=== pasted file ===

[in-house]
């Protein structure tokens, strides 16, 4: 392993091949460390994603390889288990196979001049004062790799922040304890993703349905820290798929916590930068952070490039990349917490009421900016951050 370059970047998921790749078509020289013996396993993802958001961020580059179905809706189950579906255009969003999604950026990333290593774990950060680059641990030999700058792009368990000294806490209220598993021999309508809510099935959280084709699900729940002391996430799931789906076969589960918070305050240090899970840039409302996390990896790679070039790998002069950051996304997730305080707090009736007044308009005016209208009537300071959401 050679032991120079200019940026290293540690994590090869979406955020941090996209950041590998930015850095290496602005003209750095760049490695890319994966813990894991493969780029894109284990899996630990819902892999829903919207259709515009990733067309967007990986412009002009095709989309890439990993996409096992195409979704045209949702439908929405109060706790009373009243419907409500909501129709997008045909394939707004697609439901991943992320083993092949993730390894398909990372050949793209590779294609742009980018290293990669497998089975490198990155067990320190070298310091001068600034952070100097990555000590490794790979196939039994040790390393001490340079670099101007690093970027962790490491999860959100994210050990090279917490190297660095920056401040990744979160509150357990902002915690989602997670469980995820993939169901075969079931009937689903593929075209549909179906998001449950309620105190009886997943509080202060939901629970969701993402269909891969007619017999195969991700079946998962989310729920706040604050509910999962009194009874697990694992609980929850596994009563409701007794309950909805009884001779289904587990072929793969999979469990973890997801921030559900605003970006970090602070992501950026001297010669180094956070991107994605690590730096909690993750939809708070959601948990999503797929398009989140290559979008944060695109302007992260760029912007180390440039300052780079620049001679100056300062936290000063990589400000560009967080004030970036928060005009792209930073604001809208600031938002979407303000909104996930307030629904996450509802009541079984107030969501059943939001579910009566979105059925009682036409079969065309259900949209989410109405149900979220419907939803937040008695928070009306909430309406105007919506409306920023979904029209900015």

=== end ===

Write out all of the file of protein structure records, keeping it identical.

[in-house]
């Protein structure tokens, strides 16, 4: 392993091949460390994603390889288990196979001049004062790799922040304890993703349905820290798929916590930068952070490039990349917490009421900016951050 370059970047998921790749078509020289013996396993993802958001961020580059179905809706189950579906255009969003999604950026990333290593774990950060680059641990030999700058792009368990000294806490209220598993021999309508809510099935959280084709699900729940002391996430799931789906076969589960918070305050240090899970840039409302996390990896790679070039790998002069950051996304997730305080707090009736007044308009005016209208009537300071959401 050679032991120079200019940026290293540690994590090869979406955020941090996209950041590998930015850095290496602005003209750095760049490695890319994966813990894991493969780029894109284990899996630990819902892999829903919207259709515009990733067309967007990986412009002009095709989309890439990993996409096992195409979704045209949702439908929405109060706790009373009243419907409500909501129709997008045909394939707004697609439901991943992320083993092949993730390894398909990372050949793209590779294609742009980018290293990669497998089975490198990155067990320190070298310091001068600034952070100097990555000590490794790979196939039994040790390393001490340079670099101007690093970027962790490491999860959100994210050990090279917490190297660095920056401040990744979160509150357990902002915690989602997670469980995820993939169901075969079931009937689903593929075209549909179906998001449950309620105190009886997943509080202060939901629970969701993402269909891969007619017999195969991700079946998962989310729920706040604050509910999962009194009874697990694992609980929850596994009563409701007794309950909805009884001779289904587990072929793969999979469990973890997801921030559900605003970006970090602070992501950026001297010669180094956070991107994605690590730096909690993750939809708070959601948990999503797929398009989140290559979008944060695109302007992260760029912007180390440039300052780079620049001679100056300062936290000063990589400000560009967080004030970036928060005009792209930073604001809208600031938002979407303000909104996930307030629904996450509802009541079984107030969501059943939001579910009566979105059925009682036409079969065309259900949209989410109405149900979220419907939803937040008695928070009306909430309406105007919506409306920023979904029209900015």